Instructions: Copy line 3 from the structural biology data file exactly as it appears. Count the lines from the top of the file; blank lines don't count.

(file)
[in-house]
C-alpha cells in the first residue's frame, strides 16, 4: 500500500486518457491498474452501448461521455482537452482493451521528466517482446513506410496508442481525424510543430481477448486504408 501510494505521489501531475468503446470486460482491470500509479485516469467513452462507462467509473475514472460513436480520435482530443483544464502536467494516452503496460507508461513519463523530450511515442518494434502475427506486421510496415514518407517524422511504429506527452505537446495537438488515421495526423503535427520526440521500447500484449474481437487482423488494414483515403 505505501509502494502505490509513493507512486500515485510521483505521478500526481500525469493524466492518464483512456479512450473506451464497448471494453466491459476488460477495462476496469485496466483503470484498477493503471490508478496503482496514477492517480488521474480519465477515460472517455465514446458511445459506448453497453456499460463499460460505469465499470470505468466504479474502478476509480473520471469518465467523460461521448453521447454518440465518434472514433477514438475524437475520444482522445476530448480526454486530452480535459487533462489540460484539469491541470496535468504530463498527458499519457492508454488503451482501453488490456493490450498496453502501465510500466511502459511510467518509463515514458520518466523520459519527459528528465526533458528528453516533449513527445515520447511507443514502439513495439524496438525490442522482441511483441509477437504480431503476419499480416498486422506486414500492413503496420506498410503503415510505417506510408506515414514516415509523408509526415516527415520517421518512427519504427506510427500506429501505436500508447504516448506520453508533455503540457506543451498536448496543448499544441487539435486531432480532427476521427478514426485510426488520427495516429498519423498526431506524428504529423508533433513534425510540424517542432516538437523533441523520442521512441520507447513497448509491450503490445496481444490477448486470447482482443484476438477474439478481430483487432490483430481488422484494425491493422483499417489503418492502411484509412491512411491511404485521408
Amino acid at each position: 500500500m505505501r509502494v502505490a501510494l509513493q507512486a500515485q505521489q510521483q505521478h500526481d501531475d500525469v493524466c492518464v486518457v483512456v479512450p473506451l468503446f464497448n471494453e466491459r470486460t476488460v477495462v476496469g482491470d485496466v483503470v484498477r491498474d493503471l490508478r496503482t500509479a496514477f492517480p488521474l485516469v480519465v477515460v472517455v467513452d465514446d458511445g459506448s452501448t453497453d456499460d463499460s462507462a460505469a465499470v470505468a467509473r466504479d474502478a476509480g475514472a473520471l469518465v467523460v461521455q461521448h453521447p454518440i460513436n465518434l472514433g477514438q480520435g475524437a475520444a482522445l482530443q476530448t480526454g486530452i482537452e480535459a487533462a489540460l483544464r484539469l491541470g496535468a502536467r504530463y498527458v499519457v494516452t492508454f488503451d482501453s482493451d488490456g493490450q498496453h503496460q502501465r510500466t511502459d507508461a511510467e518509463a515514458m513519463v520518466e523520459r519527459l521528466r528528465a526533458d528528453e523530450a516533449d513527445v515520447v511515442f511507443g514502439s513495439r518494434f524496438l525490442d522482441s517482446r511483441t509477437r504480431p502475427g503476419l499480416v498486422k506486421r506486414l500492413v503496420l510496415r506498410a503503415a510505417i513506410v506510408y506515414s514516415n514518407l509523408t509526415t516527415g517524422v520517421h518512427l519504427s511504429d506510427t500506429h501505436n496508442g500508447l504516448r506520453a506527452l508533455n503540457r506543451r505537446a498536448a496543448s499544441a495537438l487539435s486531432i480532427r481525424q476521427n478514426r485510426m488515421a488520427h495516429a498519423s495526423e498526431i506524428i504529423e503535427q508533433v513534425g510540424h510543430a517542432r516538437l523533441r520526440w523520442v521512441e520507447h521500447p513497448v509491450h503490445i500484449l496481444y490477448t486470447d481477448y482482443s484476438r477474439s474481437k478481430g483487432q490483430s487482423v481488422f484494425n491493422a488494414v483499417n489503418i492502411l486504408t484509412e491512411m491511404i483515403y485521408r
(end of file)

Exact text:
Amino acid at each position: 500500500m505505501r509502494v502505490a501510494l509513493q507512486a500515485q505521489q510521483q505521478h500526481d501531475d500525469v493524466c492518464v486518457v483512456v479512450p473506451l468503446f464497448n471494453e466491459r470486460t476488460v477495462v476496469g482491470d485496466v483503470v484498477r491498474d493503471l490508478r496503482t500509479a496514477f492517480p488521474l485516469v480519465v477515460v472517455v467513452d465514446d458511445g459506448s452501448t453497453d456499460d463499460s462507462a460505469a465499470v470505468a467509473r466504479d474502478a476509480g475514472a473520471l469518465v467523460v461521455q461521448h453521447p454518440i460513436n465518434l472514433g477514438q480520435g475524437a475520444a482522445l482530443q476530448t480526454g486530452i482537452e480535459a487533462a489540460l483544464r484539469l491541470g496535468a502536467r504530463y498527458v499519457v494516452t492508454f488503451d482501453s482493451d488490456g493490450q498496453h503496460q502501465r510500466t511502459d507508461a511510467e518509463a515514458m513519463v520518466e523520459r519527459l521528466r528528465a526533458d528528453e523530450a516533449d513527445v515520447v511515442f511507443g514502439s513495439r518494434f524496438l525490442d522482441s517482446r511483441t509477437r504480431p502475427g503476419l499480416v498486422k506486421r506486414l500492413v503496420l510496415r506498410a503503415a510505417i513506410v506510408y506515414s514516415n514518407l509523408t509526415t516527415g517524422v520517421h518512427l519504427s511504429d506510427t500506429h501505436n496508442g500508447l504516448r506520453a506527452l508533455n503540457r506543451r505537446a498536448a496543448s499544441a495537438l487539435s486531432i480532427r481525424q476521427n478514426r485510426m488515421a488520427h495516429a498519423s495526423e498526431i506524428i504529423e503535427q508533433v513534425g510540424h510543430a517542432r516538437l523533441r520526440w523520442v521512441e520507447h521500447p513497448v509491450h503490445i500484449l496481444y490477448t486470447d481477448y482482443s484476438r477474439s474481437k478481430g483487432q490483430s487482423v481488422f484494425n491493422a488494414v483499417n489503418i492502411l486504408t484509412e491512411m491511404i483515403y485521408r